So under this new law, what is a property worth? What incentive does the land-owner have to build his building if he has to live in it until he can sell it to someone who can only live in it? Easy – you’ve just reduced the value of almost every property in America by a huge amount. No one can be a real estate investor in the resale market. Period. So why would our country want to do the same thing to inventors, by limiting their ability to sell their patents? Because big companies that infringe patents are sick and tired of getting caught with their hands in the cookie jar, and can afford to create a fable and lots of press to convince us that their problem is actually our problem. Congress has taken their money that comes wrapped in that same fable, and the President knows a good story when he hears it.

It has been pointed out that it costs millions of dollars to defend against a patent infringement law suit, and that these suits take years to work their way through the courts. True. But the same is true of other high-stakes business litigation in many fields. It’s not only the “trolls” who suffer from our less than efficient court system: Apple and Samsung have been battling for many years, and there is no end in sight. Few call either of these companies patent trolls (some surely do), but that doesn’t stop anyone from complaining that these suits are harmful. It’s just strange that these same complainers seem to be perfectly happy to have and use the innovations that are supposed to be protected by patents, while never bothering to ask what the world would look like if nobody could raise capital by having effective patents in the first place. (For a great explanation, read William Rosen’s The Most Powerful Idea in the World)

As a registered patent attorney who has represented all kinds of inventors for more than thirty years (from garage inventors to the largest multinational corporations) and has been involved in patent licensing and sale for all of that time, the Doc can simply say that there is another, more honest definition of “patent troll” — one given by Professor R. Polk Wagner of the University of Pennsylvania School of Law, who said that a patent troll is simply anyone who would dare to sue ME for patent infringement.

So there you have it. The same old story: don’t believe everything you read on the Internet…World War I started that way.

To get the straight story on intellectual property issues, be sure to ask the attorneys at LW&H. For reasons that nobody can explain, they actually enjoy thinking about this stuff.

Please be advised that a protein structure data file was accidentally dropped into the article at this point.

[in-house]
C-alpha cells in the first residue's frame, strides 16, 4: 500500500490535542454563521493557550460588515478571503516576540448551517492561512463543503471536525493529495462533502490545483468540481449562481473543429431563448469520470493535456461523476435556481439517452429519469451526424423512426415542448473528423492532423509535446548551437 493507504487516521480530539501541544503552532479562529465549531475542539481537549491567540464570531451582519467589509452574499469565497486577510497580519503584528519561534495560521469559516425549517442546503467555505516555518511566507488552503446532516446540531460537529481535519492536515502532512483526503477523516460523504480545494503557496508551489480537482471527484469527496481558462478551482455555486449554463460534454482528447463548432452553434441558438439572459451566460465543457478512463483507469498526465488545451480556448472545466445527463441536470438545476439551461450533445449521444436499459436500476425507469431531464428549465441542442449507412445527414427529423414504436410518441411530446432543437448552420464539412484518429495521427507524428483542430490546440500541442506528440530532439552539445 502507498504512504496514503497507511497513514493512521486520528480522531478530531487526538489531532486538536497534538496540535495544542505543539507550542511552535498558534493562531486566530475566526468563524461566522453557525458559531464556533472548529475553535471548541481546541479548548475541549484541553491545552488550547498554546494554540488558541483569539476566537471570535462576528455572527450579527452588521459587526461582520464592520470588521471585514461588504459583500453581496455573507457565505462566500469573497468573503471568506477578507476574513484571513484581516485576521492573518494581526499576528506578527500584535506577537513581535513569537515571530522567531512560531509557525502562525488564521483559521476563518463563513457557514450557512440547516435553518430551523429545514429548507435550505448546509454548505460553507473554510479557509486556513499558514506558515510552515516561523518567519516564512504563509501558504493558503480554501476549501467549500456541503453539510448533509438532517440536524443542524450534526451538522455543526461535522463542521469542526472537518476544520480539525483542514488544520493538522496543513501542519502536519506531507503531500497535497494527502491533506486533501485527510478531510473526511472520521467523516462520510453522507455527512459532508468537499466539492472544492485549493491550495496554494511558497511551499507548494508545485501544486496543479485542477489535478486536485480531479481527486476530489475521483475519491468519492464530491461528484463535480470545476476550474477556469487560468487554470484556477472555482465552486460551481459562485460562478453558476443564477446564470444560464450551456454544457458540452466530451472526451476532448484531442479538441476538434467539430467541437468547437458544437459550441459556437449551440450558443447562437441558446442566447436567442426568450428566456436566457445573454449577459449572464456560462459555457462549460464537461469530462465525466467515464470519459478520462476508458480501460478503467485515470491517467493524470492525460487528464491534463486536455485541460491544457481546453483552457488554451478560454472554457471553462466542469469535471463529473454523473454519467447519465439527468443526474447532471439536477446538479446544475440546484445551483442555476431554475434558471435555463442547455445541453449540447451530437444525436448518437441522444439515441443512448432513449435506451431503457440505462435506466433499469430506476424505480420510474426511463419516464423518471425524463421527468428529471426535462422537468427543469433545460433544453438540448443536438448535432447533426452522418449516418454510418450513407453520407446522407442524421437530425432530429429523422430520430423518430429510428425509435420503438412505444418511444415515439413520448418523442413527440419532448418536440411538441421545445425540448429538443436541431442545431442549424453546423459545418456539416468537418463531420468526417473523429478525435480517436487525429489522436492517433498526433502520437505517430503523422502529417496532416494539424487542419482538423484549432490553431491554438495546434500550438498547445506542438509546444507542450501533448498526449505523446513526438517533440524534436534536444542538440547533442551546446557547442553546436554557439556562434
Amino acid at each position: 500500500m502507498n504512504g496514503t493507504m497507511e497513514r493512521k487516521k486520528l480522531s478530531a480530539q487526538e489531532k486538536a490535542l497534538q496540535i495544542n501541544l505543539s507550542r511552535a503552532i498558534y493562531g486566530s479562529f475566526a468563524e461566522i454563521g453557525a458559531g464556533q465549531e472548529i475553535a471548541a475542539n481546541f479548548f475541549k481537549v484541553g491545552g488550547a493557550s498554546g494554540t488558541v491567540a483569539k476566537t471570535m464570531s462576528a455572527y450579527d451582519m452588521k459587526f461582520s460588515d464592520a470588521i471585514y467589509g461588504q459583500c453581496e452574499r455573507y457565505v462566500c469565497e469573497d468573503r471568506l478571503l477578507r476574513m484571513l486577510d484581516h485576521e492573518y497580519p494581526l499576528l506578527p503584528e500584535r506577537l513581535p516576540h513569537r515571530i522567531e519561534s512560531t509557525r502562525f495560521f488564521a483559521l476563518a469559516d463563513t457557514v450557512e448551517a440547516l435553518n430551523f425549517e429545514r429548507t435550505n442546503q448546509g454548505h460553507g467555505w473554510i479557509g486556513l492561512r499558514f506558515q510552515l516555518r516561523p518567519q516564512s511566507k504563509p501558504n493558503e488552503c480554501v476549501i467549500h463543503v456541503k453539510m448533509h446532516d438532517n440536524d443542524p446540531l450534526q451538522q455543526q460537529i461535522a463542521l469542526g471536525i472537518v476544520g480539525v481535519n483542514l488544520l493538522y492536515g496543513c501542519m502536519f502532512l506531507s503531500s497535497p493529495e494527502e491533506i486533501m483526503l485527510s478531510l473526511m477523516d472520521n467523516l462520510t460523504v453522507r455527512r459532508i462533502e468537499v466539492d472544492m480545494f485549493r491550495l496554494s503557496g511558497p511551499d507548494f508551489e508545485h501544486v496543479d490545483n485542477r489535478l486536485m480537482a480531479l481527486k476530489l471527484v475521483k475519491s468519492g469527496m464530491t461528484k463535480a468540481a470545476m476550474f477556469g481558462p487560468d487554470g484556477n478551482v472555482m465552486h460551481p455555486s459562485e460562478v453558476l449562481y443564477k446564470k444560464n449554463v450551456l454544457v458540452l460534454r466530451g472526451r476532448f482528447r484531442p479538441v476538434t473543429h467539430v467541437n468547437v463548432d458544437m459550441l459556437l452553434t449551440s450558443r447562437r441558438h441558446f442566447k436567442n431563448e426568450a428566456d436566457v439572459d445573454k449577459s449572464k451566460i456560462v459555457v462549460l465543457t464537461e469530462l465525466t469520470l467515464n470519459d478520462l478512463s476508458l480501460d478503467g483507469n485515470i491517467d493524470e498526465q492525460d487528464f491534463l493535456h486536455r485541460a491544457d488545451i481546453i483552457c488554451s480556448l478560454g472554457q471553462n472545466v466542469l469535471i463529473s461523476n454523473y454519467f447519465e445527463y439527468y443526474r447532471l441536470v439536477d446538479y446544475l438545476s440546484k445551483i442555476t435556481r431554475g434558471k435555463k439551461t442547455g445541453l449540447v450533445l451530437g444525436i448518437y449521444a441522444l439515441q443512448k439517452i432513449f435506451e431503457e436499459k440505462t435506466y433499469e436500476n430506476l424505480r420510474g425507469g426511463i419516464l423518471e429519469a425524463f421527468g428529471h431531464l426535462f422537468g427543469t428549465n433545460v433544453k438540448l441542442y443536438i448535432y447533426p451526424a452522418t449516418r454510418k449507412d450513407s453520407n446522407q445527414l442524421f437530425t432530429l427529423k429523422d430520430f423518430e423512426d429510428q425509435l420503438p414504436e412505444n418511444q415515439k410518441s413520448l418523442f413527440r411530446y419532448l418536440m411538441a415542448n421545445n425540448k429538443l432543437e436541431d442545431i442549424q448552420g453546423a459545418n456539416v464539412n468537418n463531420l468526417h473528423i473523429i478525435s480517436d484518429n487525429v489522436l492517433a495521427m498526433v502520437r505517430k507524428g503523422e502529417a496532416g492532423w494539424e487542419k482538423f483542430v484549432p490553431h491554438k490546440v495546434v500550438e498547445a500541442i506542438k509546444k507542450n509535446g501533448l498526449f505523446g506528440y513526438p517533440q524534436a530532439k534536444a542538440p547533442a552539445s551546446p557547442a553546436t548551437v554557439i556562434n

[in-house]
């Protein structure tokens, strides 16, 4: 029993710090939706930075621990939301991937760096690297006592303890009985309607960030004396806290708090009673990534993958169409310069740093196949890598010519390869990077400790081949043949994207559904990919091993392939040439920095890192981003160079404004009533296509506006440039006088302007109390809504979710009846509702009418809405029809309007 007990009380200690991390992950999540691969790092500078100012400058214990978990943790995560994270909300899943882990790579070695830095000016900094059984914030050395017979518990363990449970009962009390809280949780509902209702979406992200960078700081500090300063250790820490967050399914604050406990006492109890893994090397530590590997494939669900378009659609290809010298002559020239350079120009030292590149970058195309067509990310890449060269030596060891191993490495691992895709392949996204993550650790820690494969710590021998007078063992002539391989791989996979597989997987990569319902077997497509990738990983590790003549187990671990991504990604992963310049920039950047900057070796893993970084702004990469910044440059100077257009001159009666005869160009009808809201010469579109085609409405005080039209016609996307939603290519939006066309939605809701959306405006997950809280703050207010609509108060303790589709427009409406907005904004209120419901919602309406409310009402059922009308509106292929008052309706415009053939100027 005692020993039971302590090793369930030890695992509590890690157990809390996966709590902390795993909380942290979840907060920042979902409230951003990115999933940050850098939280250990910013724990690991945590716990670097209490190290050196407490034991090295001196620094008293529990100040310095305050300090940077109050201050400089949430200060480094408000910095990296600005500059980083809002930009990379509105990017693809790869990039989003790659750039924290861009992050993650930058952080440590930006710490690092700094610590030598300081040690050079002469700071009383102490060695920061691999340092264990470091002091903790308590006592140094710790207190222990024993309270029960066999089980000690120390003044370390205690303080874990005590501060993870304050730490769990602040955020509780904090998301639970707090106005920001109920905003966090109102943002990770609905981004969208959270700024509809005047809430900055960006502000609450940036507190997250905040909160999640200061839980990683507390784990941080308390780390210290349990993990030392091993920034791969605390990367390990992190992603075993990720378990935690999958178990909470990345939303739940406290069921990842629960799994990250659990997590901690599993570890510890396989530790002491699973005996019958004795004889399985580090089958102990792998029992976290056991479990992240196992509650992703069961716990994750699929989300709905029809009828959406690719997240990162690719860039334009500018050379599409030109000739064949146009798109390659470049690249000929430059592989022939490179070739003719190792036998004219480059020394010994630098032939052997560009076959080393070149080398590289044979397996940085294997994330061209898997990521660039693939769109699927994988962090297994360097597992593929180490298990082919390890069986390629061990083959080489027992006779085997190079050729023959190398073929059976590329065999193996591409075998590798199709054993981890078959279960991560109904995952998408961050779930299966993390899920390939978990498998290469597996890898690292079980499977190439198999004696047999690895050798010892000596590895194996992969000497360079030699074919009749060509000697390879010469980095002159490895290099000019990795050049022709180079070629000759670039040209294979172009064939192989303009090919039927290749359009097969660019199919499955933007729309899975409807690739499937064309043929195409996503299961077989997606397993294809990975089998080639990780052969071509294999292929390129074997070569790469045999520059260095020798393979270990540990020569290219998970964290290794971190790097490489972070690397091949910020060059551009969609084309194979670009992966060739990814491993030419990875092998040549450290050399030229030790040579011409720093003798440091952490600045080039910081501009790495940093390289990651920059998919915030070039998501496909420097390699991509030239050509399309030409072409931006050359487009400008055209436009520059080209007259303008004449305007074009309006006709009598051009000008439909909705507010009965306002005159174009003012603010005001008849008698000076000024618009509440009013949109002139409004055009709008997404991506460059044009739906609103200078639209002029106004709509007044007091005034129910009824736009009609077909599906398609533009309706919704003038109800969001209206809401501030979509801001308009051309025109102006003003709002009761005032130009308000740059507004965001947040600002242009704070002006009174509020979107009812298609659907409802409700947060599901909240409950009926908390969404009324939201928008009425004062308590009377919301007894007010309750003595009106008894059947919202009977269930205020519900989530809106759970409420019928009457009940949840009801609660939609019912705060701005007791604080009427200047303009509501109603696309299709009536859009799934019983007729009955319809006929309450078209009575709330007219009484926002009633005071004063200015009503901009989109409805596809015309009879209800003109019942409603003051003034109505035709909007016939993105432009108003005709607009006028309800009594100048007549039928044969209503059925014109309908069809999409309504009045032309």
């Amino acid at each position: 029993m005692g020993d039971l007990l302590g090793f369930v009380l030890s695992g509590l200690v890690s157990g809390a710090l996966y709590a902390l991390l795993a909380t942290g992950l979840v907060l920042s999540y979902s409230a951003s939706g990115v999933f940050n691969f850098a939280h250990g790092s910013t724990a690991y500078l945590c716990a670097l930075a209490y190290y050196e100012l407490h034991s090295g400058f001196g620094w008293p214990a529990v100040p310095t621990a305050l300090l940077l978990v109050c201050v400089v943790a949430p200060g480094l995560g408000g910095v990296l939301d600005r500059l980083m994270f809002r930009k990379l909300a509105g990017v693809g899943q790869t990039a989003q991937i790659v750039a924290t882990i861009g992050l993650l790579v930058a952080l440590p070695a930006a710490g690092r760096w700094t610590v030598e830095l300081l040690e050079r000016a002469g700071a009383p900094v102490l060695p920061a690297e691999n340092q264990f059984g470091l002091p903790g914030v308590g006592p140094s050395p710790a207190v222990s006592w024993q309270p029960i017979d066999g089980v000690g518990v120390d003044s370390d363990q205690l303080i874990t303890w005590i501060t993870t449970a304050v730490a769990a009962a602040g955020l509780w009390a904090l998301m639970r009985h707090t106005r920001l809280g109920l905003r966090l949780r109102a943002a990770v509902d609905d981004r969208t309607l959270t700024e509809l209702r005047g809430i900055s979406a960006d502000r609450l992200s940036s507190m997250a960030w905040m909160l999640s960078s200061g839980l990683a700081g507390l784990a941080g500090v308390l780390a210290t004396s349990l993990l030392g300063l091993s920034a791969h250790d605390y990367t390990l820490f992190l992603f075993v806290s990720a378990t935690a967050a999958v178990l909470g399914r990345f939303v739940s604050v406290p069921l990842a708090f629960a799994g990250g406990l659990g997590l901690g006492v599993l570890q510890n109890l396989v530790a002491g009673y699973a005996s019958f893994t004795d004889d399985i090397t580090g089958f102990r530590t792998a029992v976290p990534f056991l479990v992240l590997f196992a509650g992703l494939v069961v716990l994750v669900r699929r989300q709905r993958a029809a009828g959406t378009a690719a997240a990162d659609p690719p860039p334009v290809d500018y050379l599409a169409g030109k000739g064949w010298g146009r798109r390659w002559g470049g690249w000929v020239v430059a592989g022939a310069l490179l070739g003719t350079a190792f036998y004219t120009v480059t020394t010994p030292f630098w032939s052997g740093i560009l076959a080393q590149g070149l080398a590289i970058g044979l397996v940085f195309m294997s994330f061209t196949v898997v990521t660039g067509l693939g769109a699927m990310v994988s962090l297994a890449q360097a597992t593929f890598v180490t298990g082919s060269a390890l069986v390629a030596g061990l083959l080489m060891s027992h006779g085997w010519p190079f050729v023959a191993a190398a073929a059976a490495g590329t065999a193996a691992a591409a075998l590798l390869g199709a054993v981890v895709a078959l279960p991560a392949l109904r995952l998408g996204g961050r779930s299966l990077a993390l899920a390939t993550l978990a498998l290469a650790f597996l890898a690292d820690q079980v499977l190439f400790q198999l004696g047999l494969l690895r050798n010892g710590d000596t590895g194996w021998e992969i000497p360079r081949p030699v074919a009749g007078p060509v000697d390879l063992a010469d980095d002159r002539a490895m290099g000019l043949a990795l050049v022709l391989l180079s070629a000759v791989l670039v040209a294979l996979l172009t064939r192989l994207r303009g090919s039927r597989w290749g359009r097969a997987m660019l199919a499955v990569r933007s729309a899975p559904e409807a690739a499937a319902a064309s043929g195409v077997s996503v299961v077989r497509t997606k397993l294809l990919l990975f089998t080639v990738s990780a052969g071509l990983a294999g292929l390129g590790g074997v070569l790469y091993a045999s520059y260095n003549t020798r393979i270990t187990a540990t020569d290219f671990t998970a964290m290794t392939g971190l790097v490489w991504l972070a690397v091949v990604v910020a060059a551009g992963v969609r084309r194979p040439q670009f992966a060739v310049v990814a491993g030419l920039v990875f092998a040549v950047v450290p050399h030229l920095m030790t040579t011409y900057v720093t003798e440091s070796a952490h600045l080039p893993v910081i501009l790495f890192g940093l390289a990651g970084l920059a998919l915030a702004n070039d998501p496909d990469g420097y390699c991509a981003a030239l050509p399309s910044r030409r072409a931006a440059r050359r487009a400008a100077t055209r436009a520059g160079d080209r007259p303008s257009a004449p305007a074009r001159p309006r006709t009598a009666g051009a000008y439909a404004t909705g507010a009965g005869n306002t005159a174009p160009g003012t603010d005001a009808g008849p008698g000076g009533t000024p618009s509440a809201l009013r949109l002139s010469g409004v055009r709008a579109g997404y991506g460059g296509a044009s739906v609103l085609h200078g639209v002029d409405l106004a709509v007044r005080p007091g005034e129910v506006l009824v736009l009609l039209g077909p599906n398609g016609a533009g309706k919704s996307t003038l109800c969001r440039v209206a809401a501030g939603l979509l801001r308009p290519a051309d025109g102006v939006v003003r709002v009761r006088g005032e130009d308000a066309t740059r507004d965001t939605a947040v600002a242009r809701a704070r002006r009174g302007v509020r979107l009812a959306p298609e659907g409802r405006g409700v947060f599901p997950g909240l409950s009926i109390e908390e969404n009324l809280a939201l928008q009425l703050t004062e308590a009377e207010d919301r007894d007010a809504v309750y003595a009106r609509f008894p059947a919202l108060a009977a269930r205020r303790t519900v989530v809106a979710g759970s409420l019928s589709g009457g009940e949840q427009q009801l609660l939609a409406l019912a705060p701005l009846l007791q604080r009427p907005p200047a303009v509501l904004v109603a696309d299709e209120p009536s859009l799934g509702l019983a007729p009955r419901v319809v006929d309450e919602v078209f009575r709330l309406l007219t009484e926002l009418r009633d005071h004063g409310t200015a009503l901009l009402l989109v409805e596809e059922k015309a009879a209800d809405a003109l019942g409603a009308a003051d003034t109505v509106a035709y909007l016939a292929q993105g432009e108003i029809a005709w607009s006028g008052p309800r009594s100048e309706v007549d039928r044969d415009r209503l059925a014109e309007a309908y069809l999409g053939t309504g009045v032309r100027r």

Until next month,

The Doc.

— Lawrence Husick, Esq.

State of the Union

Friday, January 31st, 2014

In his state of the union speech, President Obama said:¬† “And let’s pass a patent reform bill that allows our businesses to stay focused on innovation, not costly, needless litigation.”

Both houses of Congress are well on the way to enacting new patent legislation, in part as a  reaction to the bullying of small businesses by MPHJ Technologies through demand letters alleging patent infringement.

H.R. 3309, entitled ‘Innovation Act,’ was introduced in the Republican-controlled House of Representatives on October 23, 2013 and passed the House on December 5, 2013 with a majority vote of both parties.¬†¬† H.R. 3309 has now been referred to the Senate Judiciary Committee.¬† The stated purpose of H.R. 3309 is to curb abusive patent infringement litigation, particularly by ‘patent asserting entities’ that own patents but do not produce products.¬† H.R. 3309 includes several changes, but the one that is most eye-popping¬† is that the plaintiff must pay the defendant’s expenses including attorney’s fees if the court determines that infringement claims are not reasonably justified or are made in bad faith.

The cost-shifting provisions of H.R. 3309 are radical.¬† In the U.S., each party to litigation generally bears its own costs.¬† H.R. 3309 would adopt the standards of the Equal Access to Justice Act, 28 U.S.C.√ā¬ß2412(d)(1)(A), and apply those standards to private patent litigants.¬† The Equal Access to Justice Act applies to payment of costs and attorneys fees by the Federal government.¬†¬† In a civil suit by or against small businesses or individuals of limited means, the Federal government is liable for cost and attorneys fees UNLESS the government demonstrates that its position in the litigation was ‘substantially justified.’

H.R. 3309 would certainly avoid the defendant’s costs of patent infringement litigation, but it would also severely limit the value of inventions and patents.¬†¬† If H.R. 3309 becomes law, only the very brave, the very foolish, or the very rich will initiate patent infringement litigation.

S. 1720 was introduced on November 18, 2013 by Democratic Sen. Patrick Leahey, Chairman of the Senate Judiciary Committee.¬† S. 1720 includes some of the procedural improvements of H.R. 3309, but excludes the cost-shifting provisions.¬†¬† S.1720 takes direct aim at the practices of MPHJ Technologies by adding that the Federal Trade Commission will police false or misleading demand letters.¬† We expect that Sen. Leahey’s version of the bill is the one that will advance from Sen. Leahey’s committee.

— Robert Yarbrough, Esq.